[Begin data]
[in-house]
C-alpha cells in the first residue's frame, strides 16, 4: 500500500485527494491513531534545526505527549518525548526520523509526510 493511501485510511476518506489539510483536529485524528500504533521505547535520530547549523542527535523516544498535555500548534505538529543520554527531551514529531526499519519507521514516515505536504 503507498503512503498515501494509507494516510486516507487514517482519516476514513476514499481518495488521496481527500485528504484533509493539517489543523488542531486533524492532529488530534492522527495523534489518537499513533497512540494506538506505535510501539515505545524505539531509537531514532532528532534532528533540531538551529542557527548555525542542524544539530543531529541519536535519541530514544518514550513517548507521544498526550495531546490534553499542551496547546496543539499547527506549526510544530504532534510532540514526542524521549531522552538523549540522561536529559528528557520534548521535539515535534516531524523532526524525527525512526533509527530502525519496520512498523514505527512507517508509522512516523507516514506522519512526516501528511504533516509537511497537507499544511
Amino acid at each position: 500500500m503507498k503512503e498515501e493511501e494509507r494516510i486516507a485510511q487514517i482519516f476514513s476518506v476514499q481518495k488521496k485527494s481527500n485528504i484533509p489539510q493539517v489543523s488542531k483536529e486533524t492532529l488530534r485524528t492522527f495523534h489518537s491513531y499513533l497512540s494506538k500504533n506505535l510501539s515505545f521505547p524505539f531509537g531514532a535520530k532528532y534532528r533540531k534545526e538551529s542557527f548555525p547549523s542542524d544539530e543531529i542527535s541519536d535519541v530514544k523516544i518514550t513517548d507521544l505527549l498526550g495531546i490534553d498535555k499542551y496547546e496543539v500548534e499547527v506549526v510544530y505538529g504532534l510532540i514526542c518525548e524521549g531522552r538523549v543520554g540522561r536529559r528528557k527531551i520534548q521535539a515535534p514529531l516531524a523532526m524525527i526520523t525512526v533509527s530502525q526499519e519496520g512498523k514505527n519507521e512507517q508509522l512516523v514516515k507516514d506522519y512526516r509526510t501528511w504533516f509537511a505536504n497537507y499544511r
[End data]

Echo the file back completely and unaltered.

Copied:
[in-house]
C-alpha cells in the first residue's frame, strides 16, 4: 500500500485527494491513531534545526505527549518525548526520523509526510 493511501485510511476518506489539510483536529485524528500504533521505547535520530547549523542527535523516544498535555500548534505538529543520554527531551514529531526499519519507521514516515505536504 503507498503512503498515501494509507494516510486516507487514517482519516476514513476514499481518495488521496481527500485528504484533509493539517489543523488542531486533524492532529488530534492522527495523534489518537499513533497512540494506538506505535510501539515505545524505539531509537531514532532528532534532528533540531538551529542557527548555525542542524544539530543531529541519536535519541530514544518514550513517548507521544498526550495531546490534553499542551496547546496543539499547527506549526510544530504532534510532540514526542524521549531522552538523549540522561536529559528528557520534548521535539515535534516531524523532526524525527525512526533509527530502525519496520512498523514505527512507517508509522512516523507516514506522519512526516501528511504533516509537511497537507499544511
Amino acid at each position: 500500500m503507498k503512503e498515501e493511501e494509507r494516510i486516507a485510511q487514517i482519516f476514513s476518506v476514499q481518495k488521496k485527494s481527500n485528504i484533509p489539510q493539517v489543523s488542531k483536529e486533524t492532529l488530534r485524528t492522527f495523534h489518537s491513531y499513533l497512540s494506538k500504533n506505535l510501539s515505545f521505547p524505539f531509537g531514532a535520530k532528532y534532528r533540531k534545526e538551529s542557527f548555525p547549523s542542524d544539530e543531529i542527535s541519536d535519541v530514544k523516544i518514550t513517548d507521544l505527549l498526550g495531546i490534553d498535555k499542551y496547546e496543539v500548534e499547527v506549526v510544530y505538529g504532534l510532540i514526542c518525548e524521549g531522552r538523549v543520554g540522561r536529559r528528557k527531551i520534548q521535539a515535534p514529531l516531524a523532526m524525527i526520523t525512526v533509527s530502525q526499519e519496520g512498523k514505527n519507521e512507517q508509522l512516523v514516515k507516514d506522519y512526516r509526510t501528511w504533516f509537511a505536504n497537507y499544511r